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Hilton confirms hotel credit-card-snaffling sales till malware hit

Check your bank statements if you paid on plastic

Hilton Worldwide has confirmed that malware found its way onto point-of-sale systems that targeted payment card information.

Targeted data included cardholder names, payment card numbers, security codes and expiry dates. Addresses and PINs were not exposed, Hilton concluded, after an investigation that brought in third-party forensics experts, law enforcement and payment card companies.

Hilton omits to say how many or which hotel locations may have been affected by the breach, but is telling customers to review their payment card statements – particularly if they used their cards at a Hilton Worldwide hotel between specified dates (8 November – 5 December 2014 or 21 April – 27 July 2015). The hotel chain is also keeping quiet about the number of people or credit card records exposed at a result of the breach.

In its statement, Hilton sought to assure guests that the malware had been purged and the security of its systems strengthened in the wake of the attack.

Hilton Worldwide has identified and taken action to eradicate unauthorized malware that targeted payment card information in some point-of-sale systems. Hilton immediately launched an investigation and has further strengthened its systems.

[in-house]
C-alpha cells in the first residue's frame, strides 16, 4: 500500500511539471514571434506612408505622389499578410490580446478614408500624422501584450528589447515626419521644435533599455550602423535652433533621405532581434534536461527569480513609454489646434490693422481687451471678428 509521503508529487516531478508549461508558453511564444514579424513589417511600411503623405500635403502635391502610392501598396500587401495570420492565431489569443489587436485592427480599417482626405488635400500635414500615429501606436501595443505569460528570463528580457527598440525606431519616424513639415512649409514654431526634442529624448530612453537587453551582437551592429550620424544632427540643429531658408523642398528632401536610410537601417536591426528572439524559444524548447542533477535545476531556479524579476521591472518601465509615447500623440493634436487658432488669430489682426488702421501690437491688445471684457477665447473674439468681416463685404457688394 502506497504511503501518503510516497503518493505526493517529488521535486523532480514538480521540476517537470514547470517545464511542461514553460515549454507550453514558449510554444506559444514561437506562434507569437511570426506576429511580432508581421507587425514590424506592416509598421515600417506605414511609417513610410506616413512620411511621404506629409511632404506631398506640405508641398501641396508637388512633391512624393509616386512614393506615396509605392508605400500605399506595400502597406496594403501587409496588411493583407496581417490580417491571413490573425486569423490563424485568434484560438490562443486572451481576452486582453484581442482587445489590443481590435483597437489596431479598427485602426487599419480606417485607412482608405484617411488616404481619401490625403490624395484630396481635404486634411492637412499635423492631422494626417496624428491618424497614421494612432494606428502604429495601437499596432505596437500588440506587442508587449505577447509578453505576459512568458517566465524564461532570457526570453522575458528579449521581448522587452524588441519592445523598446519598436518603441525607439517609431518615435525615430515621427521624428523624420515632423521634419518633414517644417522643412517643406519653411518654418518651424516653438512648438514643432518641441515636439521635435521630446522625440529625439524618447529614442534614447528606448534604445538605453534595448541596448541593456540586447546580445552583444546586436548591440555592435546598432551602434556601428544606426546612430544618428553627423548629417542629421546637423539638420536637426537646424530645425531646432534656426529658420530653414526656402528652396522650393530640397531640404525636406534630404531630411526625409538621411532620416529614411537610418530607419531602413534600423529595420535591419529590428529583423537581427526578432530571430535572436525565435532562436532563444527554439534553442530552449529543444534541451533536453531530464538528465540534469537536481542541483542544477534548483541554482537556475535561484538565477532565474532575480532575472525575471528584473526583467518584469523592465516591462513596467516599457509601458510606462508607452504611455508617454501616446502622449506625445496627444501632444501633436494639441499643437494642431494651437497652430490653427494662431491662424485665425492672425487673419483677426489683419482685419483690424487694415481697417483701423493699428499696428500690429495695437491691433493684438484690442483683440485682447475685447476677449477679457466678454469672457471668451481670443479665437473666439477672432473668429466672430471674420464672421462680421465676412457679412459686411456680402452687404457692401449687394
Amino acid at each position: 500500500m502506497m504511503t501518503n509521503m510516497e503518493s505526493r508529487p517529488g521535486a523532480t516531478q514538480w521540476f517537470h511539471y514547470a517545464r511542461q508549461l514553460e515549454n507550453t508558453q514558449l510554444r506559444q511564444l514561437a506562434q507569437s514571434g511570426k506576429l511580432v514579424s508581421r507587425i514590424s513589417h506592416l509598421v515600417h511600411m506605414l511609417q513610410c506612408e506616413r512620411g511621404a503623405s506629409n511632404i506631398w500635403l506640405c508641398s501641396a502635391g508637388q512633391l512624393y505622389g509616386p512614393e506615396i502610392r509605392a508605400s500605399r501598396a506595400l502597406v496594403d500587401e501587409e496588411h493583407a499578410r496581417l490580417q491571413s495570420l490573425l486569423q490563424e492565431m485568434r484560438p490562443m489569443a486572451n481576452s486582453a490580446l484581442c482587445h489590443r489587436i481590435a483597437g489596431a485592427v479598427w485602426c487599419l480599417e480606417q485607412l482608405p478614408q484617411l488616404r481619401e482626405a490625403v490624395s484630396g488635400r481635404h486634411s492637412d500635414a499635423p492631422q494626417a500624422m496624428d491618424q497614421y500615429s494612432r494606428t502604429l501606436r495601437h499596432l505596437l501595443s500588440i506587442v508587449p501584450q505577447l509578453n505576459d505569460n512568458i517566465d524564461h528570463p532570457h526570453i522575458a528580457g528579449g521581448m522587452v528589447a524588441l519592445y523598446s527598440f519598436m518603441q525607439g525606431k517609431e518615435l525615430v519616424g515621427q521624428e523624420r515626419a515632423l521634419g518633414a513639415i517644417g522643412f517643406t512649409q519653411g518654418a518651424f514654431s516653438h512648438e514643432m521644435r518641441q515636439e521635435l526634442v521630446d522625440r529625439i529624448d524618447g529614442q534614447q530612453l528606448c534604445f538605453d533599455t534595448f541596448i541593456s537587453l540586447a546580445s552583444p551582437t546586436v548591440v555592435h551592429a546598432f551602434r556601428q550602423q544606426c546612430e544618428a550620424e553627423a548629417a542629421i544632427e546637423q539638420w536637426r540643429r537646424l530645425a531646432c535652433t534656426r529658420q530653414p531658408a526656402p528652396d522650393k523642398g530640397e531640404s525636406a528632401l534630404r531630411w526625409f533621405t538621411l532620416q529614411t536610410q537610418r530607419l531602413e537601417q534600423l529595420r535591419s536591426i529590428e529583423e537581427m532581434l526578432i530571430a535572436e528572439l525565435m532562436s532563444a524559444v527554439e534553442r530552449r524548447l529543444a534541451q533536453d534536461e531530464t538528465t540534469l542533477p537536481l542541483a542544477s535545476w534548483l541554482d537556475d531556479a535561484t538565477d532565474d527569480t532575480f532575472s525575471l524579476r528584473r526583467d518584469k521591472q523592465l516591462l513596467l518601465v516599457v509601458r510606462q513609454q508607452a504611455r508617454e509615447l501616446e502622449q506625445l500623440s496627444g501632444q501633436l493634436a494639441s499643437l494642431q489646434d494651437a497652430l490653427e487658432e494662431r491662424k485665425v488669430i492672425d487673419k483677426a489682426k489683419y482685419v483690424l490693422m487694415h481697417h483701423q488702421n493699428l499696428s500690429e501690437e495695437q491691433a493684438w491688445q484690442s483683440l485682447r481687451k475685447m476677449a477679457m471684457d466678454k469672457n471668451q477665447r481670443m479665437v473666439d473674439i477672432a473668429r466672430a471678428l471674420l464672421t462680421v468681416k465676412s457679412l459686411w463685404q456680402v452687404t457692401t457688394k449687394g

Confirmation of the breach on Tuesday doesn’t come as a surprise since it comes weeks after reports in September that the hotel chain had suffered a hack attack. Again the number of records exposed was left unclear.

The breach follows a succession of attacks on other hotel chains, including Starwood and Trump Hotels over recent months.

Ryan Wilk, director at fraud prevention firm NuData Security, commented: “This credit card breach announcement is just one of a spate of similar hacks that have occurred over the last year or so targeting hotels.

“While we can’t know for sure what [the] hackers' long-term plans are, it does seem credible that they are targeting specific industries that likely have the same exploits in order to maximise their efforts before moving on to the next industry. Once they get the card numbers, hackers then sell them on the dark web, use them directly in credit card cycling scams, or tie them to other data leaks to create full personas ripe for identity theft or fraudulent account creation,” he added.

Kevin Watson, chief exec at Netsurion, a provider of remotely managed security for multi-location businesses, added: “It’s especially important during the holiday season for merchants, retailers, hotels and hospitality businesses that process payment data to understand that they are lucrative targets. Therefore, it’s essential to take the necessary steps to protect customer data and ensure that stronger security measures are in place for their networks, payment systems and on-premise Wi-Fi services. Making those areas a priority now will allow them to focus on the core business,” he added. ®

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